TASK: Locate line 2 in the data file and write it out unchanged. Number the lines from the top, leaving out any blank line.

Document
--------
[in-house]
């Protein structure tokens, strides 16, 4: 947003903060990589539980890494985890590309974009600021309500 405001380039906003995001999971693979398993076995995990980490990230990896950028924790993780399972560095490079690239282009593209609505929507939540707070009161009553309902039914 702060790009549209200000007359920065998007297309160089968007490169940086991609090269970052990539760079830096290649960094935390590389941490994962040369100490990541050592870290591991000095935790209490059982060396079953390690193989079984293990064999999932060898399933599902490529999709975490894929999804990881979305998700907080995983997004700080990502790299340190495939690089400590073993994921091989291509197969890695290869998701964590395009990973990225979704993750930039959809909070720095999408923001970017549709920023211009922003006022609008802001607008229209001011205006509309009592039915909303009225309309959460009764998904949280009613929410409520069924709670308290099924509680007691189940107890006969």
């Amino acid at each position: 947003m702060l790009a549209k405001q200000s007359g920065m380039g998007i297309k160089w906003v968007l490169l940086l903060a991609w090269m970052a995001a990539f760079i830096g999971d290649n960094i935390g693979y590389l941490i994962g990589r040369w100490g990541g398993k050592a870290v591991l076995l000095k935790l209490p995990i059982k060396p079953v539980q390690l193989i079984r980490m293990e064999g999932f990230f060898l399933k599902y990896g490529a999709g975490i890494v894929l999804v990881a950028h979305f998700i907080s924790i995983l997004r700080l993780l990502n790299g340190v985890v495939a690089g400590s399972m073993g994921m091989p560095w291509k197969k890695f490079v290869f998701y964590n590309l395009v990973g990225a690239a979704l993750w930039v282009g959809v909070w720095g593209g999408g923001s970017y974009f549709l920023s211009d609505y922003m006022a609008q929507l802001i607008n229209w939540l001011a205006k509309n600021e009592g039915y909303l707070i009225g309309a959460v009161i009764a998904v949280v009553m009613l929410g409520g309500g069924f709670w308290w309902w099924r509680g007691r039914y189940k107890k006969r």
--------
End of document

């Protein structure tokens, strides 16, 4: 947003903060990589539980890494985890590309974009600021309500 405001380039906003995001999971693979398993076995995990980490990230990896950028924790993780399972560095490079690239282009593209609505929507939540707070009161009553309902039914 702060790009549209200000007359920065998007297309160089968007490169940086991609090269970052990539760079830096290649960094935390590389941490994962040369100490990541050592870290591991000095935790209490059982060396079953390690193989079984293990064999999932060898399933599902490529999709975490894929999804990881979305998700907080995983997004700080990502790299340190495939690089400590073993994921091989291509197969890695290869998701964590395009990973990225979704993750930039959809909070720095999408923001970017549709920023211009922003006022609008802001607008229209001011205006509309009592039915909303009225309309959460009764998904949280009613929410409520069924709670308290099924509680007691189940107890006969």